June 28, 2018
Like many of us today, Nobel Prize winning economist Jean Tirole is worried about the increasingly ‘post-factual’ nature of public discourse. He’s especially concerned by the way that nationalistic and populist rhetoric that pits “us” versus “them” threatens to displace the more measured analysis of particulars that is necessary for the good governance of global markets.
These fears significantly inform the pages of Tirole’s recent book, Economics for the Common Good (Princeton, 2017). In it, he introduces the state of economic thinking on a rather wide range of topics, from how environmental regulations work to the causes of the global financial crisis of 2008. Tirole also devotes a few chapters to explaining what academic economists do all day, and how their discipline develops new knowledge.
Unlike other recent works by economists-turned-public intellectuals such as Thomas Piketty and Richard Thaler, Economics for the Common Good is not an attempt to popularize Tirole’s own scholarship. Instead, it defends the idea that economics can contribute to the common good; Tirole often seems to be pleading with his readers to remember that economic facts do, in fact, exist. This is the single, and simple, message linking the book’s many chapters: economics may not be a perfect science, but it is a science and we ignore its wisdom at our own peril.
It is strange to think that only a decade ago, such a message would have been more or less unnecessary. As recently as the early 2000s, economics and economists still enjoyed considerable cultural and political cachet. Progressive and conservative global leaders alike generally presumed a roughly neoliberal worldview in which economic knowledge reigned supreme, or at least appeared to. Policies promoting global economic integration were allegedly based upon an ever growing body of knowledge about the way markets work, and how to control them. Public deliberations regularly began with the premise that economic laws were unchanging, and real, and deserved our deference.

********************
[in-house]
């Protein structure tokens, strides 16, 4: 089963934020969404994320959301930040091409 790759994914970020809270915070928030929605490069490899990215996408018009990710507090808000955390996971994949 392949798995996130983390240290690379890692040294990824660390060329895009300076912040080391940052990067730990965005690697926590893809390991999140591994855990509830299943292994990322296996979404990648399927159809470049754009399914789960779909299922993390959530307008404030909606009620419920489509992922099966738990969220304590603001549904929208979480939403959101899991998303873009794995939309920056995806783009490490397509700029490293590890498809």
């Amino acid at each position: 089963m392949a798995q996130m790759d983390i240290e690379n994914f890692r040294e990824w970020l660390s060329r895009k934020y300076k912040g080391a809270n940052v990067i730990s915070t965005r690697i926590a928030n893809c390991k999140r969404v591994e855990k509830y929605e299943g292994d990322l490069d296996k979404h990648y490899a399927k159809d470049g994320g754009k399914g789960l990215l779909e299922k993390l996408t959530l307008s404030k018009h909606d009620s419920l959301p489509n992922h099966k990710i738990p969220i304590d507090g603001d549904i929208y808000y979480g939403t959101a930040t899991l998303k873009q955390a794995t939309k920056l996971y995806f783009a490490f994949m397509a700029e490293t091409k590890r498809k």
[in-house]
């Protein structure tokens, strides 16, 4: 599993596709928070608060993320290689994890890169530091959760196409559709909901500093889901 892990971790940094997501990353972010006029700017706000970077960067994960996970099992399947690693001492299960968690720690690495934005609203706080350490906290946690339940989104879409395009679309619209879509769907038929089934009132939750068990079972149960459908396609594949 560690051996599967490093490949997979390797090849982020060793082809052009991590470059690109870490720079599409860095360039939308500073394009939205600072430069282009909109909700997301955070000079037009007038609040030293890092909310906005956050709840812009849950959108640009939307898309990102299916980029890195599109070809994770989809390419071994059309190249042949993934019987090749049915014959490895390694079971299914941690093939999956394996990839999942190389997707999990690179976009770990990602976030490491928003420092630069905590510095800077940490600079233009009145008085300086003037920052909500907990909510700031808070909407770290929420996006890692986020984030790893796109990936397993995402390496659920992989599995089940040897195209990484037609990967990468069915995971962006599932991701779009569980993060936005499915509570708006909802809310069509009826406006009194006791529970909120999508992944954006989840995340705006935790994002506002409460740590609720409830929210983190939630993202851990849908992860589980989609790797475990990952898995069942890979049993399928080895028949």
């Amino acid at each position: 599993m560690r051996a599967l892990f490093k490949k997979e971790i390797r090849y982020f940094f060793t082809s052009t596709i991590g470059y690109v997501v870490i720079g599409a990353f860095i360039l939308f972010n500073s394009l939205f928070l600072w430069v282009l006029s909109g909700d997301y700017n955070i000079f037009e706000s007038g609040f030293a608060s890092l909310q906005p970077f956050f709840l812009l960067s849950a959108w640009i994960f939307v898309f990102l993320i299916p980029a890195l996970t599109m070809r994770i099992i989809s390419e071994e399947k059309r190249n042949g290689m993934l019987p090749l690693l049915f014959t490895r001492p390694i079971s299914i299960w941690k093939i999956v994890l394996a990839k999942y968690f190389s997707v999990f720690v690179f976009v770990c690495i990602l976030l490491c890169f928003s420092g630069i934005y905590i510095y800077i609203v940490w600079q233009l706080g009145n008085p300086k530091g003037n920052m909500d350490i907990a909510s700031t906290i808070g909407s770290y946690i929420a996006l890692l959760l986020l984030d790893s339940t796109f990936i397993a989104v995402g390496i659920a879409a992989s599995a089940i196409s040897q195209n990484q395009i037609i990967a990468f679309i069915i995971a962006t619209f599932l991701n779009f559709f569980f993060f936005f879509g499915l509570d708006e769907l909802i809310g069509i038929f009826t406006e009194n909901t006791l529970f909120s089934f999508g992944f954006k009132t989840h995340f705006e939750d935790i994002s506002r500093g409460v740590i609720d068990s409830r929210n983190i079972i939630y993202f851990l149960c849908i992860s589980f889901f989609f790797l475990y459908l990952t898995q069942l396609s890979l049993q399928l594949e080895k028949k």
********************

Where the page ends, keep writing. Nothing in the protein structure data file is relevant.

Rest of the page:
Of course, some of this confidence in technical expertise was misplaced. Scholars in the humanities (including some religionists and theologians, alongside non-mainstream economists, for that matter) have long felt a need to point out that economics is a fundamentally social science, and as such reflects and in turn shapes the values and practices of the societies it purports to objectively study—and, of course, that many of the policies sold using economic authority proved harmful to the socially vulnerable across the globe, as well.
But suddenly, neoliberal economic sensibilities are no longer quite so dominant; they are being replaced by new and revived nationalisms and populisms. From an economic point of view, the wave of protectionist trade policies we are now seeing is a throwback to a time before even Adam Smith. Far from inappropriately appealing to economic expertise, leaders enacting these policies have apparently rejected the idea of expertise altogether. (Consider, for example, the Trump Administration’s willful insistence that tariffs upon imported goods will drive growth and protect American jobs, when it’s abundantly clear that they do neither.) In light of such disastrously magical thinking by those in power, Tirole’s rather sane defense of some basic economic insights—the audacious idea that all policies have opportunity costs, for example—suddenly does seem urgently warranted.
One wonders, though, whether this is the message needed most by those already willing to pick up a 500 page tome on economics—and for those not already convinced, whether Tirole’s patient exposition of his science would be of any use. Can further appeals to economic knowledge—even appropriate ones— be the way forward, if those were part of the problem in the first place? To what extent have economists contributed to the anti-intellectual backlash against expertise we’re currently witnessing? Is this rising mood of disenchantment with globalization partly the result of frustrated expectations (however unrealistic they were) that the science of markets would save us from politics?
It is a shame that Tirole does not ask such questions. Certainly economists are not uniquely responsible for our breakdown in public discourse; this is at least as much about culture, politics, and religion as it is about markets, or any single academic discipline. But we are unlikely to resolve what’s been called our “crisis of facts” by simply repeating what we do know to be true (such as the fact that tariffs hurt the poorest the most, or that immigration economically benefits receiving countries).
Politicians, economists, and scholars of religion alike must ask: Have we contributed to our currently fractious state of affairs? If so, how can we undo that contribution? And how can we use our disciplinary strengths to foster public conversations in which facts can not only be announced, but also heard?
Christina McRorie is Assistant Professor of Theology at Creighton University.